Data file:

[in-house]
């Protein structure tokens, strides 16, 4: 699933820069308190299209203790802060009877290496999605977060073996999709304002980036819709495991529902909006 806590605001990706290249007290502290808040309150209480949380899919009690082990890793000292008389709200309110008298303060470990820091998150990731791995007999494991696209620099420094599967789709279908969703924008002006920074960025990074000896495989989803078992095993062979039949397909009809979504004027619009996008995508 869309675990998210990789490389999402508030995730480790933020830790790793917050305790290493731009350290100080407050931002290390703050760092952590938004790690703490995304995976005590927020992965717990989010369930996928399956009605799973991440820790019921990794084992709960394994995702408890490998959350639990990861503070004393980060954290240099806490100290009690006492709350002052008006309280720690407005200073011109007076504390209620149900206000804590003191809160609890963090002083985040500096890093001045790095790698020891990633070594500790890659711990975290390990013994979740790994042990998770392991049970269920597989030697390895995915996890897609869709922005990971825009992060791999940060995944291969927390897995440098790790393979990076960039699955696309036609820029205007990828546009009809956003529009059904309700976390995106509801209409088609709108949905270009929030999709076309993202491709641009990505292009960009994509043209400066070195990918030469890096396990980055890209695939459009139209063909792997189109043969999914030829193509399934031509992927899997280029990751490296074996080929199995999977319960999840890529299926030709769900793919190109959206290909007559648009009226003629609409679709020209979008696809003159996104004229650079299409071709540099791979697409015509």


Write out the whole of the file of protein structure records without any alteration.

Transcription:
[in-house]
């Protein structure tokens, strides 16, 4: 699933820069308190299209203790802060009877290496999605977060073996999709304002980036819709495991529902909006 806590605001990706290249007290502290808040309150209480949380899919009690082990890793000292008389709200309110008298303060470990820091998150990731791995007999494991696209620099420094599967789709279908969703924008002006920074960025990074000896495989989803078992095993062979039949397909009809979504004027619009996008995508 869309675990998210990789490389999402508030995730480790933020830790790793917050305790290493731009350290100080407050931002290390703050760092952590938004790690703490995304995976005590927020992965717990989010369930996928399956009605799973991440820790019921990794084992709960394994995702408890490998959350639990990861503070004393980060954290240099806490100290009690006492709350002052008006309280720690407005200073011109007076504390209620149900206000804590003191809160609890963090002083985040500096890093001045790095790698020891990633070594500790890659711990975290390990013994979740790994042990998770392991049970269920597989030697390895995915996890897609869709922005990971825009992060791999940060995944291969927390897995440098790790393979990076960039699955696309036609820029205007990828546009009809956003529009059904309700976390995106509801209409088609709108949905270009929030999709076309993202491709641009990505292009960009994509043209400066070195990918030469890096396990980055890209695939459009139209063909792997189109043969999914030829193509399934031509992927899997280029990751490296074996080929199995999977319960999840890529299926030709769900793919190109959206290909007559648009009226003629609409679709020209979008696809003159996104004229650079299409071709540099791979697409015509």